Influence of Invasive Earthworms on Above and Belowground Vegetation in a Northern Hardwood Forest

  • Hopfensperger K
  • Leighton G
  • Fahey T
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Abstract

Scientists are beginning to have a firm grasp on the dramatic influence invasive earthworms can have on nutrient cycling in northern hardwood forests, yet a concrete understanding of their effects on plant communities is still needed. Towards this effort, we examined both the above and belowground plant communities, along with soil organic matter, pH, texture and light in Arnot Forest located in south central New York. Two transects were aligned parallel to previously defined gradients of earthworm density and were sampled in the spring and summer of 2008. We found plots codominated by multiple earthworm species decreased belowground seed abundance and species richness. Aboveground plant cover and diversity along with soil organic matter was lower along the transect with multiple earthworm species. In addition, we found earthworm density increased with soil pH, but did not detect relationships with soil texture or light intensity. Our results were consistent with previous findings of earthworms negatively affecting aboveground plant communities and soil organic matter, and increasing pH. Our study demonstrates the potential for exotic earthworms to dramatically alter forest soil seed banks; however, future research is needed to investigate complexities of earthworm community dynamics (e.g., number and life form of earthworm species) and to tease apart mechanisms responsible for changes in the belowground plant community. © 2011, American Midland Naturalist.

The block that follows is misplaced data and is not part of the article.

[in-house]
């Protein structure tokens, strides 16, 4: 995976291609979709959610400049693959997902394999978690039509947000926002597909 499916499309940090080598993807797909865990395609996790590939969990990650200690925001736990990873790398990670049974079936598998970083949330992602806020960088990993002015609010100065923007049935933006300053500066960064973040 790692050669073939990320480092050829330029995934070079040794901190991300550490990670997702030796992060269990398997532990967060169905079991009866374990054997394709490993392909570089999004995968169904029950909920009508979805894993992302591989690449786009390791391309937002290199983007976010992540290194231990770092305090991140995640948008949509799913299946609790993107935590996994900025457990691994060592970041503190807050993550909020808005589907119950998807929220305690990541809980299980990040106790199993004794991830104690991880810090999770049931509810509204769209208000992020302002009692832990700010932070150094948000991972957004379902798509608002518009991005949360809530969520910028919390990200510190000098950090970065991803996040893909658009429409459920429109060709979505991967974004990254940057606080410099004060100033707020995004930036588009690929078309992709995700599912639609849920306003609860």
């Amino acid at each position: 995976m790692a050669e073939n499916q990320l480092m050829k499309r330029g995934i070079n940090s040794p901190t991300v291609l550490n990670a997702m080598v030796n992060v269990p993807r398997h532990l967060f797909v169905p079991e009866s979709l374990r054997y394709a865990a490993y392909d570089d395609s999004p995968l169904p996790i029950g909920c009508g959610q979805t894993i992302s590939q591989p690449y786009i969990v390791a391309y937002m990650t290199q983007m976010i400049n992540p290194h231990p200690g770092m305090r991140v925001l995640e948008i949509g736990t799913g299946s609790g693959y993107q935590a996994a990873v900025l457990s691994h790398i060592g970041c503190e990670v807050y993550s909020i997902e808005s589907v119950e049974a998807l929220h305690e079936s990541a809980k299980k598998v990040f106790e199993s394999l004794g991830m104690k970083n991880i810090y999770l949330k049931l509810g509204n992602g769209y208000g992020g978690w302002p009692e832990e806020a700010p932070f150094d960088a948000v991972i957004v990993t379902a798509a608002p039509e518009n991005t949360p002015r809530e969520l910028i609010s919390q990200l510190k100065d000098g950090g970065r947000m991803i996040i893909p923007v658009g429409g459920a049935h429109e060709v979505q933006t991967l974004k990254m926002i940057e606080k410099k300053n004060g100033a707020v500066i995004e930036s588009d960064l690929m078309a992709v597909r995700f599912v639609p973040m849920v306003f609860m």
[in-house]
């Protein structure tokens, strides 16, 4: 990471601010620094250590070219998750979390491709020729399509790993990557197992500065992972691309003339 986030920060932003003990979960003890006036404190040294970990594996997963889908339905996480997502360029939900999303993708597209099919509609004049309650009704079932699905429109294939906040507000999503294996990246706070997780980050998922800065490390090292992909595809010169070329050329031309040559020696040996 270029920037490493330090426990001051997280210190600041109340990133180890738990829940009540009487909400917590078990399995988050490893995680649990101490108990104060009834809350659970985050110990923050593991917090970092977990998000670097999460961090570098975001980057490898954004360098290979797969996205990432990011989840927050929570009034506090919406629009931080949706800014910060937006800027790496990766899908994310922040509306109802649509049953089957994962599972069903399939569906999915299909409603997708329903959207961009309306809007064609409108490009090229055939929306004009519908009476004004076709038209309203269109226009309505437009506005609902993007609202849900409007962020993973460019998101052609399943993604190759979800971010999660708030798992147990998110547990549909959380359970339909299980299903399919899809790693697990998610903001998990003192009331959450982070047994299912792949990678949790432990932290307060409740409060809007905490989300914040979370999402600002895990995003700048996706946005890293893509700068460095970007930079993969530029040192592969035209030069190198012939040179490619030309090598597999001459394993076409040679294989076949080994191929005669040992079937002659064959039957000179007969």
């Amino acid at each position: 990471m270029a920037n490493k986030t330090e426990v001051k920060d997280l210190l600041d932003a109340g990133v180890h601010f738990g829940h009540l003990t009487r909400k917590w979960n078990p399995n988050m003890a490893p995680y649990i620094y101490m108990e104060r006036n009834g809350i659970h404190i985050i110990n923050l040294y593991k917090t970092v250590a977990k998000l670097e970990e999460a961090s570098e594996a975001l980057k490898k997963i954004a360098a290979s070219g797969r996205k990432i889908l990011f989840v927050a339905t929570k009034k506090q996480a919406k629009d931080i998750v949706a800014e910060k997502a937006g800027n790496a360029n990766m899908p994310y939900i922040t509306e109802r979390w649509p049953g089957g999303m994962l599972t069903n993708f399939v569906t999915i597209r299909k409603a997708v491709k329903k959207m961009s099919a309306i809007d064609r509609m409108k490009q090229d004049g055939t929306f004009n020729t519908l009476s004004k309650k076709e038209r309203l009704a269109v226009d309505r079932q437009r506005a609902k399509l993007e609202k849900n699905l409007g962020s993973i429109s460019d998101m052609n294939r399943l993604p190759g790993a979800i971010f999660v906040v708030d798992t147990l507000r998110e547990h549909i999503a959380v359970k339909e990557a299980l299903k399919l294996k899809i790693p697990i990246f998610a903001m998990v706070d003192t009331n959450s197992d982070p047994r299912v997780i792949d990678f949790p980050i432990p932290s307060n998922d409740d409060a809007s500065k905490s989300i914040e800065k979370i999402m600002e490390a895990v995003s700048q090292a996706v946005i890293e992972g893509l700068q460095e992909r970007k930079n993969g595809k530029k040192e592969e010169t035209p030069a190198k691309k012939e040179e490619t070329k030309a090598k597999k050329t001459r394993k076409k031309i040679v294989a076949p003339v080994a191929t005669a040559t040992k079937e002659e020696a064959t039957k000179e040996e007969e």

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Authors

  • Kristine N. Hopfensperger

  • Gavin M. Leighton

  • Timothy J. Fahey

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